Adina Hoffman

Adina Hoffman is the film critic for The Jerusalem Post and
the author of House of Windows: Portraits from a Jerusalem Neighborhood.

Recent Articles

You Say You Want a Revolution

E ric Rohmer's films are notoriously talky. In his Six Moral Tales , Comedies and Proverbs , and Tales of the Four Seasons cycles, the restlessly sexy, searching characters spend most of their time lounging on lawn chairs and engaging one another in meandering, often faltering, philosophical exchanges on topics from temptation and renunciation to the charms of lettuce. The eighteenth-century nobles in Rohmer's remarkable new movie, The Lady and the Duke , also converse almost nonstop. Though the sound of their more formal back-and-forth lacks the easy flow of his moderns' chatter, it does seem to well up from the same dialectical spring that irrigates almost all of Rohmer's pictures. And as the movie unfolds it prompts in the audience a dithering and rather, well, Rohmerian back-and-forth. I spent the length of the picture arguing with myself about Rohmer's politics and his aesthetic, wondering: Is the director a flaming radical or flaming reactionary? A cinematic pioneer or filmic...

The Big Bash Theory

M ira Nair's new comic melodrama Monsoon Wedding opens with a shot of a frowning man trying to prop up a traditional Indian marigold bower, then flits straight to his agitated cordless-phone conversation with a clownish "event manager." As we soon learn, the frowning man is Lalit Verma (Naseeruddin Shah), a well-to-do New Delhi suburbanite, and the event is the arranged marriage of his only daughter to an engineer who lives in Houston. Within seconds, the underlying theme of this likable if somehow scatterbrained movie -- the fusion and occasional confusion of ancient and modern, local and global, solemn and silly -- has already been established. The director and her screenwriter Sabrina Dhawan are, if anything, too up-front about their mix-and-match motif. They render it blunter than it need be, as they push just a little too hard to make the bourgeois Verma family absolutely typical of their class and culture. The film teeters on the edge of upbeat sociology. "Just because India has...

Postcards From the Edge

O rphaned Cambodian amputees, Bosnian war widows, prepubescent Liberian soldiers, Rwandan rape victims forced to bear and raise the children of their attackers. . . . The upcoming Human Rights Watch International Film Festival (which will travel to Boston, New York, Berkeley, and London over the course of the next few months) plunges viewers headlong into an ocean of misery so vast and so dark, we feel ourselves drowning. And yet, paradoxically, such a festival gives hope as it brings both perspective and reality--albeit reality in its harsher forms--back to the movies. This is anti-escapism at its best, a collection of probing accounts of people whose poise in the face of calamity is often, to say the least, stirring. Some of these tributes shine a spotlight on the tireless, lifelong labors of renowned figures like United Nations diplomat, civil-rights campaigner, and Nobel Peace Prize winner Ralph Bunche, whose story is told in William Greaves's straight but vivid biographical movie...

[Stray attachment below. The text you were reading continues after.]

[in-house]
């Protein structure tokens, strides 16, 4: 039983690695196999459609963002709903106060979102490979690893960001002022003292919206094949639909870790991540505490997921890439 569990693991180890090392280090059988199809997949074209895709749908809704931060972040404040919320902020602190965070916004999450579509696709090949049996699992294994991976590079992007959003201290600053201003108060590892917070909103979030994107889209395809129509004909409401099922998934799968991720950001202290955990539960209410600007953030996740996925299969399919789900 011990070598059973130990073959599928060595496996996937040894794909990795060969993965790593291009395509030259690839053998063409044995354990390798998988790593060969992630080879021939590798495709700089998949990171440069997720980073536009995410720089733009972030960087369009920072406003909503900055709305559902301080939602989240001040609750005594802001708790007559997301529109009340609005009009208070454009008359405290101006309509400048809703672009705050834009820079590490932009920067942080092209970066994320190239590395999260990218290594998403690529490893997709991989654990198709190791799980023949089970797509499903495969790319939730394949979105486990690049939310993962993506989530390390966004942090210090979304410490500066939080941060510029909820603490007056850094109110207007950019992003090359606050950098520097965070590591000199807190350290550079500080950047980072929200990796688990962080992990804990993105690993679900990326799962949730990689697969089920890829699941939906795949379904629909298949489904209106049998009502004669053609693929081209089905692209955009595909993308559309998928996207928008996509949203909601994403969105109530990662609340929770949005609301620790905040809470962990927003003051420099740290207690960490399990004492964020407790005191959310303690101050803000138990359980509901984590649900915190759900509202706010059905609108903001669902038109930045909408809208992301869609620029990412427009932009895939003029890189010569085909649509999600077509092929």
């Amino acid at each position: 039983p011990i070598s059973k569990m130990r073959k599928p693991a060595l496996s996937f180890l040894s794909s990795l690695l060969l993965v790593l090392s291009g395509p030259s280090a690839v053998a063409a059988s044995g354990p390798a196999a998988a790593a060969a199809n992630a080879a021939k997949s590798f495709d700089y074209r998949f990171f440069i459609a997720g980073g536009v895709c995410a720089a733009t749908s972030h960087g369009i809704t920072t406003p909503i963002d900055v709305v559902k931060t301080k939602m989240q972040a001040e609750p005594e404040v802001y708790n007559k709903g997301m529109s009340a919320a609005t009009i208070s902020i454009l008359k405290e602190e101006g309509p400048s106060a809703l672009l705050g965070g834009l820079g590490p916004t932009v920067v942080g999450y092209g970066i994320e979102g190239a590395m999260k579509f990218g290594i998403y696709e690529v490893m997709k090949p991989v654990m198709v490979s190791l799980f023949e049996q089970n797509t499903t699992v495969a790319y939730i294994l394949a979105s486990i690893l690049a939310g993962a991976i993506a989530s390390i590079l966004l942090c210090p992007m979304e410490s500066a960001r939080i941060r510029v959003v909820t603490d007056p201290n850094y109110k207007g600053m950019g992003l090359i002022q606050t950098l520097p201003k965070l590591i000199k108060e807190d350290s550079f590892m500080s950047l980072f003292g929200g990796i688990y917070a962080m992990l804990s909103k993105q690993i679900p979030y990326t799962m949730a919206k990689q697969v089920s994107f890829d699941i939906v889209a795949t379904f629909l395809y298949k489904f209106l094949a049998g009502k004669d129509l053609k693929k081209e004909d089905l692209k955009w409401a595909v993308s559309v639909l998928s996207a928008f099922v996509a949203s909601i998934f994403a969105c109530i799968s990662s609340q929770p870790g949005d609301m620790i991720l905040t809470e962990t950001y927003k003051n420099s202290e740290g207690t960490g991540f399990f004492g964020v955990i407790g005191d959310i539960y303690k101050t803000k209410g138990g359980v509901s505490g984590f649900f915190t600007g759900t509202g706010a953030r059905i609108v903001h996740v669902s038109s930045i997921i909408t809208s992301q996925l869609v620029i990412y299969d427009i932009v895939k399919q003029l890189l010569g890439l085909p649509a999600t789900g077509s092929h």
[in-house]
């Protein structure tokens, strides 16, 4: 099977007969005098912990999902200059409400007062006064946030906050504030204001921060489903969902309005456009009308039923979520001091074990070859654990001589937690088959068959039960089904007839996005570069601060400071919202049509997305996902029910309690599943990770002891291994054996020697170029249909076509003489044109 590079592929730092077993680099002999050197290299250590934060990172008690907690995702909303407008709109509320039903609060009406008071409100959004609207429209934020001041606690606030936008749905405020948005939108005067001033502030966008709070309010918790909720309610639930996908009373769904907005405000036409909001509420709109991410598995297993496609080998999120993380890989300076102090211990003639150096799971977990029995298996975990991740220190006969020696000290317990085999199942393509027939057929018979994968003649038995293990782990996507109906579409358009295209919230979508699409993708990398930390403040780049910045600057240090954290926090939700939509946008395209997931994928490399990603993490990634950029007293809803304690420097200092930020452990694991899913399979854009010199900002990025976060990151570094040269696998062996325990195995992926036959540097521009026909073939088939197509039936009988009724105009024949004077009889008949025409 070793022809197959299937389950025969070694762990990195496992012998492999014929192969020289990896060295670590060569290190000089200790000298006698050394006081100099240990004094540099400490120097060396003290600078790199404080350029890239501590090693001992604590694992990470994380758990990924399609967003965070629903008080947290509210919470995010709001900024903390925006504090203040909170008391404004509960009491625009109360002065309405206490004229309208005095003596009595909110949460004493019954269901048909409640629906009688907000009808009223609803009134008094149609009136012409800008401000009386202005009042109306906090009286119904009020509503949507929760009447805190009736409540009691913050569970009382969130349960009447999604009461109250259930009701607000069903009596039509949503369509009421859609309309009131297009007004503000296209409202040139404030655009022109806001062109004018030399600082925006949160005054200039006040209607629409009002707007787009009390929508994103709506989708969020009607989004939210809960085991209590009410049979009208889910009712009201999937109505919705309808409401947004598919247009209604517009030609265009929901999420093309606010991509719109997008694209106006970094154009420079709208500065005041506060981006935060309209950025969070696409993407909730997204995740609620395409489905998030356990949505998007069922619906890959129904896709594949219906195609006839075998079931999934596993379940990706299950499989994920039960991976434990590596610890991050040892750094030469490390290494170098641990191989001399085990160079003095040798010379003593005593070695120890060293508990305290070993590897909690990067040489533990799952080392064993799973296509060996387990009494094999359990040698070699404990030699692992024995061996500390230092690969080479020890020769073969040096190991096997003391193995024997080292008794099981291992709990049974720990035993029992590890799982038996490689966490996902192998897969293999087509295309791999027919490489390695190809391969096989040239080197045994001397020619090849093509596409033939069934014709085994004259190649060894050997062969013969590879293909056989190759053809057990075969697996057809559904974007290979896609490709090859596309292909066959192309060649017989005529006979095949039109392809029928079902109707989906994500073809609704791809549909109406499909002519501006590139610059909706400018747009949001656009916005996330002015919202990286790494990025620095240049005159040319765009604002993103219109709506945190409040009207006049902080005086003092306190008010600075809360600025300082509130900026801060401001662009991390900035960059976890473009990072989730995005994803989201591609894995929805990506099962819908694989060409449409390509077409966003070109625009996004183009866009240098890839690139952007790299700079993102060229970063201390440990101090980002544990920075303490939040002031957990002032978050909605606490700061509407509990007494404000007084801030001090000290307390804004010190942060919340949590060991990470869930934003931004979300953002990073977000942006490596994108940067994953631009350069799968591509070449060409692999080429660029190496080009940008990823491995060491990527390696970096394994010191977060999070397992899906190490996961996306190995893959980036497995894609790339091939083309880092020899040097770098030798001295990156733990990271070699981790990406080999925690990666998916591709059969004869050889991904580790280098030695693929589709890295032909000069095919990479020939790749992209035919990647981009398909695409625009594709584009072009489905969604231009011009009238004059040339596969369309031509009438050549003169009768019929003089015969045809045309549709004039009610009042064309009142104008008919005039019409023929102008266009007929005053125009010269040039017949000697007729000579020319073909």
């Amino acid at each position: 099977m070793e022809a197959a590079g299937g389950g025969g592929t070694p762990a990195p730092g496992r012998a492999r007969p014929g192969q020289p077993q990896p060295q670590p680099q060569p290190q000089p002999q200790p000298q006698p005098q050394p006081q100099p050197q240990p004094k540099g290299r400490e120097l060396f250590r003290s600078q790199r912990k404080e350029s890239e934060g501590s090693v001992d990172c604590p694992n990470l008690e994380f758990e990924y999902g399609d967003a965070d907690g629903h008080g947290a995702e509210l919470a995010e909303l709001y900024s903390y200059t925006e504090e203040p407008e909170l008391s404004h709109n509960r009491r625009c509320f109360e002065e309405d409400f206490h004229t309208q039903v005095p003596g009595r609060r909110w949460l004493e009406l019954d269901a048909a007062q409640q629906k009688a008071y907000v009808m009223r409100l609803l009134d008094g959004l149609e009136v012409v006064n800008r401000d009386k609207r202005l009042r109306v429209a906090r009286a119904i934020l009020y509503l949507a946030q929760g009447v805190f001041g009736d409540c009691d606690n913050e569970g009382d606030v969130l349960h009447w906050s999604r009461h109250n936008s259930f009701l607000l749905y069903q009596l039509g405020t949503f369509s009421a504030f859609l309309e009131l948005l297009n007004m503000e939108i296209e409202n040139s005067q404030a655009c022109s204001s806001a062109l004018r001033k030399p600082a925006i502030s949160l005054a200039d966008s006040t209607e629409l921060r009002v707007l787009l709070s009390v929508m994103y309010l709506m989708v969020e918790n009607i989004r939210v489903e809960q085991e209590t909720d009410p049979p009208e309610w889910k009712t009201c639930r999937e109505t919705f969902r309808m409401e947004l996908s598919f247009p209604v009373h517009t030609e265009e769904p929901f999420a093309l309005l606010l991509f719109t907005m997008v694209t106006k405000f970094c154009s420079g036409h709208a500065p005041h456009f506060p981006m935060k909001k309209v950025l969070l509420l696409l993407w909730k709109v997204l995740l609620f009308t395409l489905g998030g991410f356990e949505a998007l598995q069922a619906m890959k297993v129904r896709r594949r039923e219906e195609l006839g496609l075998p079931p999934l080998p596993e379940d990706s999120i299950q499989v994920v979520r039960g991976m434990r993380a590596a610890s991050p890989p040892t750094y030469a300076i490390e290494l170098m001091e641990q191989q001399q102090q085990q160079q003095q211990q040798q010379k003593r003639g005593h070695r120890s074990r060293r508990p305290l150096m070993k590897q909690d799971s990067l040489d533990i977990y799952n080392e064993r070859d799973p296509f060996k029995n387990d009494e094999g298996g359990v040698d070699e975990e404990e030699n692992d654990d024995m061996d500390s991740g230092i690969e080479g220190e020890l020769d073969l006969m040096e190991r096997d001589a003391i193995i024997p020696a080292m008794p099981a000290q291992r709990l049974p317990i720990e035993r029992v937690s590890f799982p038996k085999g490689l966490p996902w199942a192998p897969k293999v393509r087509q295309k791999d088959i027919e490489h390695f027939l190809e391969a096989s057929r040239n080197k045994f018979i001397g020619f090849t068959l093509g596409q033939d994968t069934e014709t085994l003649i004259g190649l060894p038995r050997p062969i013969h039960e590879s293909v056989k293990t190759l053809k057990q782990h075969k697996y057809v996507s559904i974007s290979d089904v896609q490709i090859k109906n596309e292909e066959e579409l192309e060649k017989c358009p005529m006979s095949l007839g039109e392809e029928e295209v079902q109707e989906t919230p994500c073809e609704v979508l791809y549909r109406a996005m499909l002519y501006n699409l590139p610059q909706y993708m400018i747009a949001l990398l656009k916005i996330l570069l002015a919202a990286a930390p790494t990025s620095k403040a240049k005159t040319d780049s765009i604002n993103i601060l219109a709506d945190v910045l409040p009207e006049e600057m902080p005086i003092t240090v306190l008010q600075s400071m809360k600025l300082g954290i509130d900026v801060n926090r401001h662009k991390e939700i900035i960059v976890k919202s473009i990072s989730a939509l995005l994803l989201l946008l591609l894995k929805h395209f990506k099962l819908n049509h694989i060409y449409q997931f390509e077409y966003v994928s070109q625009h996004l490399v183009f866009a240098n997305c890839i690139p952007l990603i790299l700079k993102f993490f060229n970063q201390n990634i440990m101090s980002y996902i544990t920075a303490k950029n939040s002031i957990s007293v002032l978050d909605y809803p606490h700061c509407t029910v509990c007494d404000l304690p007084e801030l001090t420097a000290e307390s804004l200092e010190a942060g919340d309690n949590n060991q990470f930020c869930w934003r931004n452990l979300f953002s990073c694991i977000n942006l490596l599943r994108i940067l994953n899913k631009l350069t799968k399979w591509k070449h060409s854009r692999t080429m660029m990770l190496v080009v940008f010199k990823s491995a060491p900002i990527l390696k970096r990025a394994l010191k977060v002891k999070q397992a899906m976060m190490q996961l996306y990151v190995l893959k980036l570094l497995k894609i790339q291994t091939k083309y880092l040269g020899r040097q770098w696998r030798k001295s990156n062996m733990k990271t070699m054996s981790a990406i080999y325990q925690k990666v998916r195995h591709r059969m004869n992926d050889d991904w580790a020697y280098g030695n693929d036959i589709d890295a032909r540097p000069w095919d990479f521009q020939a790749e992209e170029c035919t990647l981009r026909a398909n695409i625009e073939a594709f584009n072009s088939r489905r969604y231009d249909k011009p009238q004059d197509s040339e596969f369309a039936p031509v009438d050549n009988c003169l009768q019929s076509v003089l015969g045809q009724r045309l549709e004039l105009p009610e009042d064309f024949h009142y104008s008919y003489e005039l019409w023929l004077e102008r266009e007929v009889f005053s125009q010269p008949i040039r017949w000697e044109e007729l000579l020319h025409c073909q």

You Don't Have to Be Jewish

A description of sandi Simcha DuBowski's documentary Trembling Before G-d sounds like the start of a bad ethnic joke: Did you hear the one about the gay Orthodox Jew? The film, however, is no joke at all, as it focuses on the dire plight of religiously devout Jewish homosexuals. Shot in ghoulish yellow shades, the movie is also no great shakes at the stylistic level. Both visually and verbally, in fact, it's remarkably ugly--informed, it seems, by the no-frills aesthetic, or anti-aesthetic, that characterizes much of contemporary Orthodox life. Many of DuBowski's subjects appear uneasy in their bodies. The women, in particular, tend to be overweight or draped in huge, tentlike outfits. And most of the people interviewed speak the ingrown, unrefined language of the modern Ashkenazi ghetto. DuBowski relies on the usual parade of talking heads and on a series of rather sentimental shots of Jerusalem at sunset and other illustrative sequences showing "typical" religious scenes in...

Sex, Lies, Etc.

S et in a single, grim Michigan motel room, Richard Linklater's latest film, Tape, has an air of let's-put-on-a-movie spontaneity--and concentration--that's often missing from contemporary American pictures. This refreshing charge derives in part from the film's terse concept (a trio of high-school friends are reunited 10 years after graduation), but it also comes from the low-cost, less-fuss new digital video technology that Linklater is toying with here. The film's scruffy surface is, though, deceptive. Linklater's dramatic approach is quite sophisticated, and Tape, for all its mumbled dialogue and pseudo-verité camera work, is actually a work of clever calculation, its apparently raw energy drawn from a careful balance of chance and choice, state-of-the-art materials and traditional narrative techniques. And however "ordinary" the people in the film are meant to be, the fact that two of them are played by Ethan Hawke and Uma Thurman, downtown glamour couple par excellence, only...

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